Anyone who predicted a Sweet 16 bid for Cyclones in November would have been asked to take a sobriety test. Iowa State went 2-22 last year. Then a new coach and a platoon of fresh faces hit town. If it seems like a miracle story now – one the likes the NCAA tournament has never seen – what do we call it if the Cyclones end up in the Final Four? “It’s crazy,” Izaiah Brockington said. “I couldn’t say mission accomplished. We’re still on a mission.”

Number to know for the Miami game: These guys guard the arc like they would their computer passwords. LSU was 4-for-19 out there against the Cyclones in first round. Wisconsin even worse at 2-for-22.

MORE BRACKETS: Here's how the final perfect brackets were busted

Miami . . .

This isn’t football, there is no glorious past of national dominance for the Hurricanes. They have never won a Sweet 16 game in their history. But now they can, in the season they were picked to finish 12th in the ACC.

Number to know for the Iowa State game: Miami committed only four turnovers against Auburn. Excellent. But the Hurricanes had only three in beating USC. In two tournament games, they have outscored their opponents 39-6 in points off turnovers. So, Coach Larranaga, how does a team do that? His honest answer: “I don’t know.”

Texas Tech . . .

Texas is gone, and the Red Raiders aren’t. That ought to be a little extra breeze behind them. And now they get the chance to be the folks who throw Mike Krzyzewski his true going-away party.

Number to know for the Duke game: Texas Tech played 11 games against ranked opponents this season, so the Blue Devils shouldn’t be anything new.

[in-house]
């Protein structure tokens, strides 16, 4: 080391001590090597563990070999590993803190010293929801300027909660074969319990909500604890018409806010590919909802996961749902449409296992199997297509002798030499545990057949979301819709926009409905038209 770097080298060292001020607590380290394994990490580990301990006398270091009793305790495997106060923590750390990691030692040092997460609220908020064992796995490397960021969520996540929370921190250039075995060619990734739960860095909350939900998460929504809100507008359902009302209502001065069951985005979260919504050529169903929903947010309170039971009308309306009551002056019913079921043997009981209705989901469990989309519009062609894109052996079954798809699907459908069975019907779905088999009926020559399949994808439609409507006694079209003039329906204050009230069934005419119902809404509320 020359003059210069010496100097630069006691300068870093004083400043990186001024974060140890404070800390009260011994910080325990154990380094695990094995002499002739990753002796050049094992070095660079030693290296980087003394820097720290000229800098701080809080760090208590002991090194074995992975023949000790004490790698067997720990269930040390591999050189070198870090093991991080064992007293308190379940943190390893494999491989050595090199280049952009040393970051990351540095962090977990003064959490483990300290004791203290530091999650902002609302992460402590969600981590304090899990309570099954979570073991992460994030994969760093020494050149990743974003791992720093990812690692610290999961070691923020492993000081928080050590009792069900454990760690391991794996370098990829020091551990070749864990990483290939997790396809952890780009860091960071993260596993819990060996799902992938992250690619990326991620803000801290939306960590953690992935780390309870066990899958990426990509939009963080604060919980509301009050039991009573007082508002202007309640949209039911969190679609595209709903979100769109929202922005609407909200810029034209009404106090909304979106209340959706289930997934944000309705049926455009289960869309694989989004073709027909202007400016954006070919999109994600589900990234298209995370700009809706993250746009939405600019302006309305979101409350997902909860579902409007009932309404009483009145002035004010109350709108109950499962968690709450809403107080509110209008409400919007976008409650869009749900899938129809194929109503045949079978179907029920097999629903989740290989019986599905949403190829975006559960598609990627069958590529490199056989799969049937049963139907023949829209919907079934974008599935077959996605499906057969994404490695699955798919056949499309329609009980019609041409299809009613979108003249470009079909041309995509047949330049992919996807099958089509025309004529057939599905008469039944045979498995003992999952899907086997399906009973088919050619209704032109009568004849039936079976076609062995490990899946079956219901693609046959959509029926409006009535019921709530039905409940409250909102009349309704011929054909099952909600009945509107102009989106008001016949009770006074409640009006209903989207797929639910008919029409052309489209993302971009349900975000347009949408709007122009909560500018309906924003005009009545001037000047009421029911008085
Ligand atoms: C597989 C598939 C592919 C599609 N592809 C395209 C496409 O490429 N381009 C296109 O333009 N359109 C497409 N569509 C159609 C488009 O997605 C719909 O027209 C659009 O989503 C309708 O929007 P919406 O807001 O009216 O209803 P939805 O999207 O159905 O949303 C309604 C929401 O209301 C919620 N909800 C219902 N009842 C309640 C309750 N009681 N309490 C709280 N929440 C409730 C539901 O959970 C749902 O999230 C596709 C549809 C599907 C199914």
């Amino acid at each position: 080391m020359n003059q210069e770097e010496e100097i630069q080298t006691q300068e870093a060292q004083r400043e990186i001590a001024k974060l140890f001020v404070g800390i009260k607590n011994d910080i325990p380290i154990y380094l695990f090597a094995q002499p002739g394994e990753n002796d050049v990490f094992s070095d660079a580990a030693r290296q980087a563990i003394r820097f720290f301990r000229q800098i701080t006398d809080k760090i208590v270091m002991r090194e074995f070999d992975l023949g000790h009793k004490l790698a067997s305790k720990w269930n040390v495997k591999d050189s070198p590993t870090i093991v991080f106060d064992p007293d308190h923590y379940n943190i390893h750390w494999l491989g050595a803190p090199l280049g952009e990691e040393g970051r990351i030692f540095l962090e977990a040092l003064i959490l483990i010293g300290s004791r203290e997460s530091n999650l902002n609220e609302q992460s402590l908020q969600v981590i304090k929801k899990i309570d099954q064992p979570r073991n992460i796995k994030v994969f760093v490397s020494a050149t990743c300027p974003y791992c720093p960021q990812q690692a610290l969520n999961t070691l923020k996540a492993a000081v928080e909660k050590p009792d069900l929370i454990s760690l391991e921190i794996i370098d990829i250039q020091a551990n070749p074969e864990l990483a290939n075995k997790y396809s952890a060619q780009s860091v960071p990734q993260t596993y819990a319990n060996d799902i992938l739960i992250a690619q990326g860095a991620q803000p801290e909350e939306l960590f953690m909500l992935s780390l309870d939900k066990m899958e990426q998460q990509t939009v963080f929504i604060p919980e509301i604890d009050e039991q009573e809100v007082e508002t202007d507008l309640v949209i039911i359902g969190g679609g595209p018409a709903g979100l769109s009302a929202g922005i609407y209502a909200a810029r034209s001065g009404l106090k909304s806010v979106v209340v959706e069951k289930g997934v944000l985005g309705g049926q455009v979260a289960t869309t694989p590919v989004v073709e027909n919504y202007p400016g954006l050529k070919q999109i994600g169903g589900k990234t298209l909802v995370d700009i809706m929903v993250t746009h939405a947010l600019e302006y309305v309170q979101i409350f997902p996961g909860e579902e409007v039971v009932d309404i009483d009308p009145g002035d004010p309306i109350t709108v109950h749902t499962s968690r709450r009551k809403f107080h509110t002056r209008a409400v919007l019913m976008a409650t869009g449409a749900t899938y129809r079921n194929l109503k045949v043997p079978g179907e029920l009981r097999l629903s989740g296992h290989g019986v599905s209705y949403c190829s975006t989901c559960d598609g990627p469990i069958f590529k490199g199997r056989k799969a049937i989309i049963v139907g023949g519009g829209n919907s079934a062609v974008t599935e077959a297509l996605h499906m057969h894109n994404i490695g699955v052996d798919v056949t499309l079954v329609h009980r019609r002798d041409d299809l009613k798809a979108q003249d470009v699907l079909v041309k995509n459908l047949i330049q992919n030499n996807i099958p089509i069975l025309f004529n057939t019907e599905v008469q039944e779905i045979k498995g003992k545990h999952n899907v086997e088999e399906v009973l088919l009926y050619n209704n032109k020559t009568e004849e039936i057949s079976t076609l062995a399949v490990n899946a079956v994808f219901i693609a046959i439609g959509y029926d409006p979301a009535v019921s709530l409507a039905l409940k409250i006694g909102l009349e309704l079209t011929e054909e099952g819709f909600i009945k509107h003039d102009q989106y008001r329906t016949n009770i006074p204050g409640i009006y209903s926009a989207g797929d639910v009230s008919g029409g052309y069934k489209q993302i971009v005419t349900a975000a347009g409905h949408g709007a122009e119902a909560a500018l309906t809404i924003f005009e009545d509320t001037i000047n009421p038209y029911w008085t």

Purdue . . .

Forty-three years. Every Purdue fan understands the number. Forty-three years since the Boilermakers’ last Final Four. And now the next step is Saint Peter’s. Sounds manageable, but ask Kentucky about that. “Every team’s here for a reason,” Purdue’s Trevion Williams warned.

Number to know for the Saint Peter’s game: How does a defense cope with the size of Zach Edey and Williams and the quickness of Jaden Ivey without fouling? Good question, especially so far in the NCAA tournament. Purdue outscored Yale and Texas Tech 60-13 from the free throw line.

Arizona . . .

From a program in darkness to the Sweet 16, and a chance to do more. That ought to get a program’s blood pumping. Also, there’s the chance to do something about a frustrating stat. The Wildcats have lost five Elite Eight games in a row going back to their last Final Four in 2001.

Number to know for the Houston game: While scoreboards elsewhere might have been muted, Arizona is on a roll, putting up 87 and 85 points. The Wildcats held off TCU with the most powerful 1-2 punch of the tournament so far; 30 points from Bennedict Mathurin, 28 more from Christian Koloko. Now let’s see how that works against the Cougars’ defense.

That’s a lot of intrigue to squeeze in one tournament. But it seems to fit the motif. There have already been six overtime games and we’re just out of the first week.